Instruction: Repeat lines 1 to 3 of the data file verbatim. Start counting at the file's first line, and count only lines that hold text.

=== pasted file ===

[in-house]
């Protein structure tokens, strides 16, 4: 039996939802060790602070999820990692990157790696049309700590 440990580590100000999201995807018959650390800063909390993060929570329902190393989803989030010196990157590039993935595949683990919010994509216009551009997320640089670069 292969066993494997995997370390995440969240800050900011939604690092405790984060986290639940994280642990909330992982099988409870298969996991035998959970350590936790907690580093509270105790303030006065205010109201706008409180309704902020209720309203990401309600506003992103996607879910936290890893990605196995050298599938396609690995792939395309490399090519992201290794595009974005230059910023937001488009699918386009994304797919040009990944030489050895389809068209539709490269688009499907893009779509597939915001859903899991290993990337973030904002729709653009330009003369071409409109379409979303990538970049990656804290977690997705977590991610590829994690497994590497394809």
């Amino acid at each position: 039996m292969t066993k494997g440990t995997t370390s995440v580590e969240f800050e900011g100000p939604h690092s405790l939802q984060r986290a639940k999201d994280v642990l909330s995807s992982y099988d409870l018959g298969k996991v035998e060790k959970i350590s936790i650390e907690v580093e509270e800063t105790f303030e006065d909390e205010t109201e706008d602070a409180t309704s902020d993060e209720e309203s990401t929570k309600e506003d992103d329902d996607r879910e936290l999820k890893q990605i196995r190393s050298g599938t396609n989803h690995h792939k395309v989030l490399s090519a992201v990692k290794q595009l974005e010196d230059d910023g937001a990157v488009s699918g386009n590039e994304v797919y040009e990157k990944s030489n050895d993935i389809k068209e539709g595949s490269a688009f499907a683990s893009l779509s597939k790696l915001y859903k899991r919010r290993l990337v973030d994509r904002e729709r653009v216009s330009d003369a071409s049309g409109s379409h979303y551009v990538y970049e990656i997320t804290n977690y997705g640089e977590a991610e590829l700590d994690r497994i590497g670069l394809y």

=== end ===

[in-house]
């Protein structure tokens, strides 16, 4: 039996939802060790602070999820990692990157790696049309700590 440990580590100000999201995807018959650390800063909390993060929570329902190393989803989030010196990157590039993935595949683990919010994509216009551009997320640089670069 292969066993494997995997370390995440969240800050900011939604690092405790984060986290639940994280642990909330992982099988409870298969996991035998959970350590936790907690580093509270105790303030006065205010109201706008409180309704902020209720309203990401309600506003992103996607879910936290890893990605196995050298599938396609690995792939395309490399090519992201290794595009974005230059910023937001488009699918386009994304797919040009990944030489050895389809068209539709490269688009499907893009779509597939915001859903899991290993990337973030904002729709653009330009003369071409409109379409979303990538970049990656804290977690997705977590991610590829994690497994590497394809």
């Amino acid at each position: 039996m292969t066993k494997g440990t995997t370390s995440v580590e969240f800050e900011g100000p939604h690092s405790l939802q984060r986290a639940k999201d994280v642990l909330s995807s992982y099988d409870l018959g298969k996991v035998e060790k959970i350590s936790i650390e907690v580093e509270e800063t105790f303030e006065d909390e205010t109201e706008d602070a409180t309704s902020d993060e209720e309203s990401t929570k309600e506003d992103d329902d996607r879910e936290l999820k890893q990605i196995r190393s050298g599938t396609n989803h690995h792939k395309v989030l490399s090519a992201v990692k290794q595009l974005e010196d230059d910023g937001a990157v488009s699918g386009n590039e994304v797919y040009e990157k990944s030489n050895d993935i389809k068209e539709g595949s490269a688009f499907a683990s893009l779509s597939k790696l915001y859903k899991r919010r290993l990337v973030d994509r904002e729709r653009v216009s330009d003369a071409s049309g409109s379409h979303y551009v990538y970049e990656i997320t804290n977690y997705g640089e977590a991610e590829l700590d994690r497994i590497g670069l394809y």